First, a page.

spacific -- Millions of people skip the middleman and rent direct from owners all the time. I like it because you can see the specific condo or home you'll be renting. DH and I have been assigned our share of 'dogs' when booking through vacation rental agencies. Every agency has them, and they have to rent them or loose the client. (Guess how I learned about the 'contract fulfilled' stuff?) We contract with an agency to look after our condo and our guests, but WE do 99% of the bookings direct. (You could rent our condo from the agency if we hadn't already booked the dates -- and you'd pay at least 20% more for the exact same product and services.)

    Bookmark   April 11, 2010 at 6:39PM
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If I were looking online for a condo to rent, I would absolutely give preferance to one who took PayPal. Is that an option? I prefer it for the double blind feature.

    Bookmark   April 11, 2010 at 8:05PM
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As you describe there are no grounds for a CC dispute, but the renter doesn't KNOW that until after arriving at the rental in the future.
If/when you offer cards many of your present renters will start using the card. It is up to you if it is worthwhile.
I used to advertise my rental in Mexico on VRBO, renters needed to mail their 50% deposit to my USA address. I was amazed how many people simply sent one email inquiring about the date, then mailed checks to me. There are lots of trusting people out there. One thing that I think helped me was a professional looking website.
Foreigners always wired money to me to avoid the foreign check hassle.
VRBO is still my first go to website for renting a house.

    Bookmark   April 11, 2010 at 10:41PM
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Thanks, all. I'll look into the PayPal option too!

I'd like to add something to this discussion. We've been talking about the guest's concerns, but let's not forget that the 'trust' goes two ways here. I'm entrusting a $700K property to people *I* don't know! The damage deposit is $500; it costs at least $100 to get a repairman to show up.

    Bookmark   April 12, 2010 at 11:50AM
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Of course you are at risk too, but that wasn't your question and I don't know how to take that piece off the table for you. We have a tenant who didn't report that the toilet was running 24/7. Now we have a $3,000 water bill and no recourse but to pay it. It was a $5 fix.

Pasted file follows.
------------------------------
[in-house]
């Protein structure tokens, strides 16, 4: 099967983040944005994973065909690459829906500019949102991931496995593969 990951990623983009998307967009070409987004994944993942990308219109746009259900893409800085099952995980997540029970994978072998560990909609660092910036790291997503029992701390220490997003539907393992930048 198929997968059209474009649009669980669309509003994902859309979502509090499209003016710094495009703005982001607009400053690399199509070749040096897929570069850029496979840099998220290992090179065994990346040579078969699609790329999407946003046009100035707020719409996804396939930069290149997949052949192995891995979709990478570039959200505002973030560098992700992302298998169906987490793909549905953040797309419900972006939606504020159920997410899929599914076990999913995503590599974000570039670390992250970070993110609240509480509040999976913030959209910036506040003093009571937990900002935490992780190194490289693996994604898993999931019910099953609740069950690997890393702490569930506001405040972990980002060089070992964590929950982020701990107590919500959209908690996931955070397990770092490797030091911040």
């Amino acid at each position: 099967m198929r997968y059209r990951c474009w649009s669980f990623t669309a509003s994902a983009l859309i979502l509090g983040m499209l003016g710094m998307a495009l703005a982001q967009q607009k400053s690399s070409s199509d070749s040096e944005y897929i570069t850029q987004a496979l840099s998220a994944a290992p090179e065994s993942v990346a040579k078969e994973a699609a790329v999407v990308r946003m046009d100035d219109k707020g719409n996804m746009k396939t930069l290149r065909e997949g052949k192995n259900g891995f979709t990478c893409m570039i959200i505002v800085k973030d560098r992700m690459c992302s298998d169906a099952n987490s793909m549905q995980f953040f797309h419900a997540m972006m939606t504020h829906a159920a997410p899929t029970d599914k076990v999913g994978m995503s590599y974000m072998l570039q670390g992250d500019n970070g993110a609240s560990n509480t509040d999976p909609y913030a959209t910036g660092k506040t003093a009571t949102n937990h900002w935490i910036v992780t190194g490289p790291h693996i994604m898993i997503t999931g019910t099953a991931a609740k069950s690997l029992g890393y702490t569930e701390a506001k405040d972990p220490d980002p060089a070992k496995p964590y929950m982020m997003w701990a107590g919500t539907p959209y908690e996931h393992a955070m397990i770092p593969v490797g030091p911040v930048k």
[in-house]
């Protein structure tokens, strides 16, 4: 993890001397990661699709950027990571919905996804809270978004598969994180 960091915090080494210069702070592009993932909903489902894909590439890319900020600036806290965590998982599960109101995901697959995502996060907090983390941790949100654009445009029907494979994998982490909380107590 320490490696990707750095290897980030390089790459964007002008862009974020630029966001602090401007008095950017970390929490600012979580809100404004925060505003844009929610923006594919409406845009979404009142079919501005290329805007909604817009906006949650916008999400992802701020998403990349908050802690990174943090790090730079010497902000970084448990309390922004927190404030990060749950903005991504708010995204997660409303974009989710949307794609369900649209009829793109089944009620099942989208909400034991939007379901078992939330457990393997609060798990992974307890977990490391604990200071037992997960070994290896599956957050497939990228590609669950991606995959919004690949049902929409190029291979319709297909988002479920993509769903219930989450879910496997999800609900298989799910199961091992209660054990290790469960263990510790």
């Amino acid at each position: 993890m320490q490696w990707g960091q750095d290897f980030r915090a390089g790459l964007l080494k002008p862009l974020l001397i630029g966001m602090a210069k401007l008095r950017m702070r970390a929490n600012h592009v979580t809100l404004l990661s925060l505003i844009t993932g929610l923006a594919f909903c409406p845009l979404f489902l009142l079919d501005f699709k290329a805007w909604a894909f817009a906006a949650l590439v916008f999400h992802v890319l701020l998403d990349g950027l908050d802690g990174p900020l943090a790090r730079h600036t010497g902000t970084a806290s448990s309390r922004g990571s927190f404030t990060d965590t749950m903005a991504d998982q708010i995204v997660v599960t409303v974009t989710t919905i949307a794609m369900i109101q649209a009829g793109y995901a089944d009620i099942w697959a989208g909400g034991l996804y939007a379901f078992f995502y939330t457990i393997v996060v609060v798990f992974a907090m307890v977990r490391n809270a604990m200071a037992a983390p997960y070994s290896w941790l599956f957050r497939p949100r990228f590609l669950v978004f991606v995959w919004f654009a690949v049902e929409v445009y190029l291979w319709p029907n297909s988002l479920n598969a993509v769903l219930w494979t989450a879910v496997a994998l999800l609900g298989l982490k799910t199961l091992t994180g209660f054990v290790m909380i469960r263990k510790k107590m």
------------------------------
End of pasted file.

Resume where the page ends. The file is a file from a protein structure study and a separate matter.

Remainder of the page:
Bookmark   April 12, 2010 at 12:40PM
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chisue - It may have become easier for Canadians but a few years ago it was a nightmare. That said (and I worked in a bank at one time) my boss in an M & A company used to just write U.S. $ on his Cdn. cheque and mail it off and it always cleared, but then I know that the Bank cleared it "by hand" - he was extremely well to do, which can make quite a difference as opposed to being a fee-paying middle class person. I remember before GardenWeb was taken over and I was going to join and pay the $15 US I think it was and the hoops I was going to have to go through - so I only looked at the "free" forums - wasn't worth buying a U.S. $ money order and paying the fee for that. Many Cdns. now have U.S. $ bank accounts so that might be helpful as well - we don't. And it used to be to get a U.S. $ credit card you had to have an address in the U.S. to have the statement delivered to. We are so similar yet when it comes to anything involving buying something ("shopping") we become international! Just ask any Cdn. ordering or trying to order something on-line from the U.S. - even if it is allowed, versus an American ordering from Canada. Big difference. By the way, I don't like PayPal - maybe because I almost signed up one day then changed my mind and even though it has been 5 years I keep getting e-mails regarding hacking into my account - spam of course - but rather alarming since I didn't even complete half of the application and of course did not submit it. It used to be that there was a bank in Wilmington, Delaware that could clear Cdn. cheques. When we were in NY last month I did see lots of TD Banks - we bank at TD in Toronto - but to do anything with my debit card I would have had to use the ATM machine - which thankfully had a PLUS sign - the way my day had been going I was expecting it not to. (I had just been trampled by a gaggle of teens who saw Jennifer Aniston and wanted to get to her.)